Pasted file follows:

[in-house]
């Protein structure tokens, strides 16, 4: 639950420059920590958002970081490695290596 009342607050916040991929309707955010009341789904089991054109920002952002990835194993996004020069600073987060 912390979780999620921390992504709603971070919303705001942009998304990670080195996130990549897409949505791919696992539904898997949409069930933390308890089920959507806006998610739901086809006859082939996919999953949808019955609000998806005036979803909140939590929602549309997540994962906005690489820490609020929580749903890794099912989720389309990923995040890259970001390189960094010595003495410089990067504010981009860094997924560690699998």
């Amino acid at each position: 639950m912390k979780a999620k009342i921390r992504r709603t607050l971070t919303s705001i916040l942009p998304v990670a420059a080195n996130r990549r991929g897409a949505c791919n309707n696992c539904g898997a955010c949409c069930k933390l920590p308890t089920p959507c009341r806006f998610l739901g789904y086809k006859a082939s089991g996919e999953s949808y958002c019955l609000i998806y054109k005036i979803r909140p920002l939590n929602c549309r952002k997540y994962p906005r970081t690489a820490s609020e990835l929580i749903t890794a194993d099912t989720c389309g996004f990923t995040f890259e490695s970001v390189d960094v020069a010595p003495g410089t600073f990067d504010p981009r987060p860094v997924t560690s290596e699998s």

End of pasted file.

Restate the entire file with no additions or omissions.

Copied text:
[in-house]
């Protein structure tokens, strides 16, 4: 639950420059920590958002970081490695290596 009342607050916040991929309707955010009341789904089991054109920002952002990835194993996004020069600073987060 912390979780999620921390992504709603971070919303705001942009998304990670080195996130990549897409949505791919696992539904898997949409069930933390308890089920959507806006998610739901086809006859082939996919999953949808019955609000998806005036979803909140939590929602549309997540994962906005690489820490609020929580749903890794099912989720389309990923995040890259970001390189960094010595003495410089990067504010981009860094997924560690699998």
């Amino acid at each position: 639950m912390k979780a999620k009342i921390r992504r709603t607050l971070t919303s705001i916040l942009p998304v990670a420059a080195n996130r990549r991929g897409a949505c791919n309707n696992c539904g898997a955010c949409c069930k933390l920590p308890t089920p959507c009341r806006f998610l739901g789904y086809k006859a082939s089991g996919e999953s949808y958002c019955l609000i998806y054109k005036i979803r909140p920002l939590n929602c549309r952002k997540y994962p906005r970081t690489a820490s609020e990835l929580i749903t890794a194993d099912t989720c389309g996004f990923t995040f890259e490695s970001v390189d960094v020069a010595p003495g410089t600073f990067d504010p981009r987060p860094v997924t560690s290596e699998s």